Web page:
Forget “surprise and delight” give me the “Damn! Factor”
Great product is emotional. It is experienced, not purchased and consumed. It draws you in and changes the way you feel about doing whatever you are doing when you use it. In my early days at AND 1, carrying a bag of samples to playgrounds across the country, I would test hundreds of designs to create a line of 4–5 styles in 2–3 colors each. Part of this exercise was quantitative but the real winners, the products that would carry the brand all had one thing in common: the “Damn! Factor”
I saw this in the sample that the kid held in his hand while he looked at all the other stuff because he couldn’t put it down. I saw it in the laughter and clowning that would break out when they discovered the hidden trash talk on the bottom of a shoe or printed on the lace-tips. I saw it in the crowds at Footaction who would wait around for 25 minutes to see the original MixTape clips come around again on the in-store TV loop.
[caption id=”attachment_764" align=”alignright” width=”300" caption=”Damn! (click to see the hotness)”]
When you build something that hits a deeper nerve and a consumer experiences it, they get excited, they smile, and they feel the need to tell someone, anyone about the product. “Damn! That shit is hot!” It could be packaging, customer service, design or functionality, but it has to create emotion. You cannot write a product spec or design brief that has the Damn! Factor as a requirement or a feature, but when your product has the Damn! Factor, you can’t miss it.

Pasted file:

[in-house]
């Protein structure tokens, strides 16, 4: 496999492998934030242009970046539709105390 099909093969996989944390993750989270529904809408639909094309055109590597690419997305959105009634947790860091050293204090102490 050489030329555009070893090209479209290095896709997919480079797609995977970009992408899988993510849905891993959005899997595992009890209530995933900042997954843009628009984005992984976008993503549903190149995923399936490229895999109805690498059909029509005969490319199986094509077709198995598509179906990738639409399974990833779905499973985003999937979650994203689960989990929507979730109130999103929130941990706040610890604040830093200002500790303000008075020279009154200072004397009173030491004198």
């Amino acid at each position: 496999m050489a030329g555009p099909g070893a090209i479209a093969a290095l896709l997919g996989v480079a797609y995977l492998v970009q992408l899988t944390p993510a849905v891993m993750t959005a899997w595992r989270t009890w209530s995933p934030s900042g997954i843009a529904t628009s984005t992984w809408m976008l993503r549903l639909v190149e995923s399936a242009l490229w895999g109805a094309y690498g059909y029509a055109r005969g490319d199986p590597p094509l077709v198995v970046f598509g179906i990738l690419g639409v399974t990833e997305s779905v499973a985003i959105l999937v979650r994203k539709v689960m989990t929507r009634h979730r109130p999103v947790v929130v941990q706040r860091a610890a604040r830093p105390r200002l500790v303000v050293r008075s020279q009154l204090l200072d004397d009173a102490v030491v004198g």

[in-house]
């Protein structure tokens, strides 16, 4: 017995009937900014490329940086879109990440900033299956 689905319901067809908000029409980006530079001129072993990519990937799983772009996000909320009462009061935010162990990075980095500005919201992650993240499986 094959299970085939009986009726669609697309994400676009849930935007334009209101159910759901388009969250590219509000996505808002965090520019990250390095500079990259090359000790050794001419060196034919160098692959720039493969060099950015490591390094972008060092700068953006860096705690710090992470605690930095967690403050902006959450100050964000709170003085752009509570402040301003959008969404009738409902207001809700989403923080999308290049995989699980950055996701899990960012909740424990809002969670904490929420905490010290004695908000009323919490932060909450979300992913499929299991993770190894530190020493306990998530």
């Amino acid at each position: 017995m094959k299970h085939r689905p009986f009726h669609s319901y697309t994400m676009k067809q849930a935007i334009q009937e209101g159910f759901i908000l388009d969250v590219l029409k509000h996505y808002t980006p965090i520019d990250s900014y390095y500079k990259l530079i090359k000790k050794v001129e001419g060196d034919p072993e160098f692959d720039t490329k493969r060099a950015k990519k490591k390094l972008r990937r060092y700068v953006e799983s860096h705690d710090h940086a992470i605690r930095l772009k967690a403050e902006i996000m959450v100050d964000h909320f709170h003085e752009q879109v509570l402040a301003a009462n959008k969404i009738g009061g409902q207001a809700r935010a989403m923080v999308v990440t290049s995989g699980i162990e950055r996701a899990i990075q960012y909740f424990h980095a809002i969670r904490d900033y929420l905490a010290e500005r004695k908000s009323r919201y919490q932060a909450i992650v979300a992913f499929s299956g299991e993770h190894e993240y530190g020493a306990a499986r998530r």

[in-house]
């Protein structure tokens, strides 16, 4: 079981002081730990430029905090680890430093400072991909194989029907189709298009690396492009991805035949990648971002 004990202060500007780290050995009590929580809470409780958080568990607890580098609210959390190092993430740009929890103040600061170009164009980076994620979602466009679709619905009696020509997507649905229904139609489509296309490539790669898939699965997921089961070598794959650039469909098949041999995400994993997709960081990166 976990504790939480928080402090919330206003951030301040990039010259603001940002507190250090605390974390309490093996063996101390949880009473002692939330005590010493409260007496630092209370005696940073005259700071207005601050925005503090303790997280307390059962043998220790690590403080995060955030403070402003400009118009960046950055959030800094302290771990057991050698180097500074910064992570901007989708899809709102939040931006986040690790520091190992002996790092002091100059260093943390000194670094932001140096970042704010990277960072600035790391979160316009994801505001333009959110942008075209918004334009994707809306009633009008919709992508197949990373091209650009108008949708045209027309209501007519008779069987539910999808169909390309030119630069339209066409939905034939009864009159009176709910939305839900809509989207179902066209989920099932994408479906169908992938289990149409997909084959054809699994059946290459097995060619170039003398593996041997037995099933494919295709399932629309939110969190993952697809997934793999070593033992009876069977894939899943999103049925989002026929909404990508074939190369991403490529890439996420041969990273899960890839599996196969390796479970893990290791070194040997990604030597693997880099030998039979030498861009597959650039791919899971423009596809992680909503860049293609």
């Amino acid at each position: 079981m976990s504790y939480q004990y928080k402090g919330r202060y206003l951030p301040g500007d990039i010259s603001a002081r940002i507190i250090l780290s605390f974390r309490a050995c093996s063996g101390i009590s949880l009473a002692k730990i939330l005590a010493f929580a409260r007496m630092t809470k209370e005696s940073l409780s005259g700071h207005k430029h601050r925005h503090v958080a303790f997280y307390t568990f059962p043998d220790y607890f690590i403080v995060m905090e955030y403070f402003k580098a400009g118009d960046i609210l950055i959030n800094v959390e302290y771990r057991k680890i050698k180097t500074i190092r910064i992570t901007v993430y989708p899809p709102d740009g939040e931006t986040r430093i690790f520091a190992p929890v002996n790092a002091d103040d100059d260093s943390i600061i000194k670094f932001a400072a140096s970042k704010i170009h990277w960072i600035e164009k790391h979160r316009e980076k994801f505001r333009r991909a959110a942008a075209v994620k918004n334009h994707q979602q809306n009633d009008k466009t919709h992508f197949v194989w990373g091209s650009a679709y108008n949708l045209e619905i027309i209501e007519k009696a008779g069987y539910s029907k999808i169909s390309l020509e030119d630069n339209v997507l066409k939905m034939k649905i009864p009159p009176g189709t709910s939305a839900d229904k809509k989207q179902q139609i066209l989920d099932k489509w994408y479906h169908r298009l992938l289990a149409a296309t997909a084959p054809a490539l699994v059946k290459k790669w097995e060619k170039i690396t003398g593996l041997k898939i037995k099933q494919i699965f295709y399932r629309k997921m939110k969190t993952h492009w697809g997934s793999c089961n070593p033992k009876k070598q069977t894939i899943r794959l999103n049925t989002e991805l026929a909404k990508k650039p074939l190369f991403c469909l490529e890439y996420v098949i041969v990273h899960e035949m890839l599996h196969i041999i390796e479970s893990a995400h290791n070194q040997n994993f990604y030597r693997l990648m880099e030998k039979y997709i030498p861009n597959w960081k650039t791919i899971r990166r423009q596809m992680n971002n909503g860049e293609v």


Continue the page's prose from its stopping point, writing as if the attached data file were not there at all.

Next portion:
At First Round Capital, we recently released our annual holiday product; a.k.a. the FRC holiday video and I think it had the “Damn Factor.” The whole firm transformed into an entertainment production juggernaut replete with writers, camera crew, stage hands, talent, extras, producers and directors and created something that people had to share with their friends. As the responses started to light up twitter, my phone and e-mail, I was reminded why design, product and service have re-emerged as the primary voice of consumer facing companies.
The social web has made it possible for individual customers to convey their emotional connection to your product or brand to a large, interconnected audience of potential consumers. Great product has always made marketing easier, but now it cannot be separated from your marketing. With social, every point of contact between you and your customers can be broadcast and has the potential to achieve viral syndication — and product experience is the primary point of contact between you and your customers.
If you touch consumers make sure you are running a Damn! Factory. If not, keep grinding.